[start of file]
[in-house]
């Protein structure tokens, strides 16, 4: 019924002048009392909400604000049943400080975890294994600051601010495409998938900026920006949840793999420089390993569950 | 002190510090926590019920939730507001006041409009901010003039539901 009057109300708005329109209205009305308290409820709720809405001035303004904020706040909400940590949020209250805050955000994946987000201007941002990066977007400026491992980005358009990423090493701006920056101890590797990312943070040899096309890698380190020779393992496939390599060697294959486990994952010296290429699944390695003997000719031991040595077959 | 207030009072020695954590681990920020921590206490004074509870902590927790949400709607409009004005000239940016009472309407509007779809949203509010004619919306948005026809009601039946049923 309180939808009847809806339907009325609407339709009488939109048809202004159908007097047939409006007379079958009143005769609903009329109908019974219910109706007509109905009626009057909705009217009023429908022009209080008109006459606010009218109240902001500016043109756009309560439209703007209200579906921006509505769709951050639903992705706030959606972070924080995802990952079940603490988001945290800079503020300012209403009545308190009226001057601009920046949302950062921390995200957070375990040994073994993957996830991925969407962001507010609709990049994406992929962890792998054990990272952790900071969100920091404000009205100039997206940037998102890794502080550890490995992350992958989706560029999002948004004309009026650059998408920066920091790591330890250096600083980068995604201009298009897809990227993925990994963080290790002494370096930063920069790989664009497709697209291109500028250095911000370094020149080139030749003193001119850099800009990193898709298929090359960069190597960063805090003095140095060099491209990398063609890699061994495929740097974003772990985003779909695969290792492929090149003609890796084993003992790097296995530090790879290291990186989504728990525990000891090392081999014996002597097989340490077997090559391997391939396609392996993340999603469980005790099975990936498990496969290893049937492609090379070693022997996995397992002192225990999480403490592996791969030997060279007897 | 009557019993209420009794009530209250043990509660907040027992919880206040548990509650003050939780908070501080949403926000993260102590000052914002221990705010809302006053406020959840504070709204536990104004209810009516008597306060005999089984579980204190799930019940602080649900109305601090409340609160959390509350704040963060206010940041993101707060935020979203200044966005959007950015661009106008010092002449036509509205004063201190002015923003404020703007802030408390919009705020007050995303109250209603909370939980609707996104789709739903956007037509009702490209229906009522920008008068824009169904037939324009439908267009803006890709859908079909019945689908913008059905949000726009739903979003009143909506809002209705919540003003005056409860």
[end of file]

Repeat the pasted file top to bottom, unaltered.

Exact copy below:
[in-house]
């Protein structure tokens, strides 16, 4: 019924002048009392909400604000049943400080975890294994600051601010495409998938900026920006949840793999420089390993569950 | 002190510090926590019920939730507001006041409009901010003039539901 009057109300708005329109209205009305308290409820709720809405001035303004904020706040909400940590949020209250805050955000994946987000201007941002990066977007400026491992980005358009990423090493701006920056101890590797990312943070040899096309890698380190020779393992496939390599060697294959486990994952010296290429699944390695003997000719031991040595077959 | 207030009072020695954590681990920020921590206490004074509870902590927790949400709607409009004005000239940016009472309407509007779809949203509010004619919306948005026809009601039946049923 309180939808009847809806339907009325609407339709009488939109048809202004159908007097047939409006007379079958009143005769609903009329109908019974219910109706007509109905009626009057909705009217009023429908022009209080008109006459606010009218109240902001500016043109756009309560439209703007209200579906921006509505769709951050639903992705706030959606972070924080995802990952079940603490988001945290800079503020300012209403009545308190009226001057601009920046949302950062921390995200957070375990040994073994993957996830991925969407962001507010609709990049994406992929962890792998054990990272952790900071969100920091404000009205100039997206940037998102890794502080550890490995992350992958989706560029999002948004004309009026650059998408920066920091790591330890250096600083980068995604201009298009897809990227993925990994963080290790002494370096930063920069790989664009497709697209291109500028250095911000370094020149080139030749003193001119850099800009990193898709298929090359960069190597960063805090003095140095060099491209990398063609890699061994495929740097974003772990985003779909695969290792492929090149003609890796084993003992790097296995530090790879290291990186989504728990525990000891090392081999014996002597097989340490077997090559391997391939396609392996993340999603469980005790099975990936498990496969290893049937492609090379070693022997996995397992002192225990999480403490592996791969030997060279007897 | 009557019993209420009794009530209250043990509660907040027992919880206040548990509650003050939780908070501080949403926000993260102590000052914002221990705010809302006053406020959840504070709204536990104004209810009516008597306060005999089984579980204190799930019940602080649900109305601090409340609160959390509350704040963060206010940041993101707060935020979203200044966005959007950015661009106008010092002449036509509205004063201190002015923003404020703007802030408390919009705020007050995303109250209603909370939980609707996104789709739903956007037509009702490209229906009522920008008068824009169904037939324009439908267009803006890709859908079909019945689908913008059905949000726009739903979003009143909506809002209705919540003003005056409860």